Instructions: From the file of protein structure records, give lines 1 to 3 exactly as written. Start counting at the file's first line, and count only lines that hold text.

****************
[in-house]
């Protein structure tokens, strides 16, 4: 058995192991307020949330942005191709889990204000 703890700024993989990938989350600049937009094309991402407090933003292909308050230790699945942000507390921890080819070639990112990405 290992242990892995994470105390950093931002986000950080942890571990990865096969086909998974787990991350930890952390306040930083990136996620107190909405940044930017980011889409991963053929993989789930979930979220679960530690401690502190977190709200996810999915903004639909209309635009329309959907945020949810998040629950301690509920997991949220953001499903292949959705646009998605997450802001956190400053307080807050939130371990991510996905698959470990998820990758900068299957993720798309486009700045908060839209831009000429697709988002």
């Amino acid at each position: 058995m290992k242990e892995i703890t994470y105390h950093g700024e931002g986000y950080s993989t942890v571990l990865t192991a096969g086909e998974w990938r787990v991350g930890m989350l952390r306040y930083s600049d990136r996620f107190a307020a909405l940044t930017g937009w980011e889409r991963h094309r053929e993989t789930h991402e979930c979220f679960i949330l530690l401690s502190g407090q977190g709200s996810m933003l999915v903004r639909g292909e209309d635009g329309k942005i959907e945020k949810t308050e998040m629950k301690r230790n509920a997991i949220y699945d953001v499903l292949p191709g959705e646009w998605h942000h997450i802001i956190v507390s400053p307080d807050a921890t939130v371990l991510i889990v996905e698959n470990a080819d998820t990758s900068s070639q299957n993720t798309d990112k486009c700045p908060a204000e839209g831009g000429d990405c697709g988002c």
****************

[in-house]
């Protein structure tokens, strides 16, 4: 058995192991307020949330942005191709889990204000 703890700024993989990938989350600049937009094309991402407090933003292909308050230790699945942000507390921890080819070639990112990405 290992242990892995994470105390950093931002986000950080942890571990990865096969086909998974787990991350930890952390306040930083990136996620107190909405940044930017980011889409991963053929993989789930979930979220679960530690401690502190977190709200996810999915903004639909209309635009329309959907945020949810998040629950301690509920997991949220953001499903292949959705646009998605997450802001956190400053307080807050939130371990991510996905698959470990998820990758900068299957993720798309486009700045908060839209831009000429697709988002």
């Amino acid at each position: 058995m290992k242990e892995i703890t994470y105390h950093g700024e931002g986000y950080s993989t942890v571990l990865t192991a096969g086909e998974w990938r787990v991350g930890m989350l952390r306040y930083s600049d990136r996620f107190a307020a909405l940044t930017g937009w980011e889409r991963h094309r053929e993989t789930h991402e979930c979220f679960i949330l530690l401690s502190g407090q977190g709200s996810m933003l999915v903004r639909g292909e209309d635009g329309k942005i959907e945020k949810t308050e998040m629950k301690r230790n509920a997991i949220y699945d953001v499903l292949p191709g959705e646009w998605h942000h997450i802001i956190v507390s400053p307080d807050a921890t939130v371990l991510i889990v996905e698959n470990a080819d998820t990758s900068s070639q299957n993720t798309d990112k486009c700045p908060a204000e839209g831009g000429d990405c697709g988002c």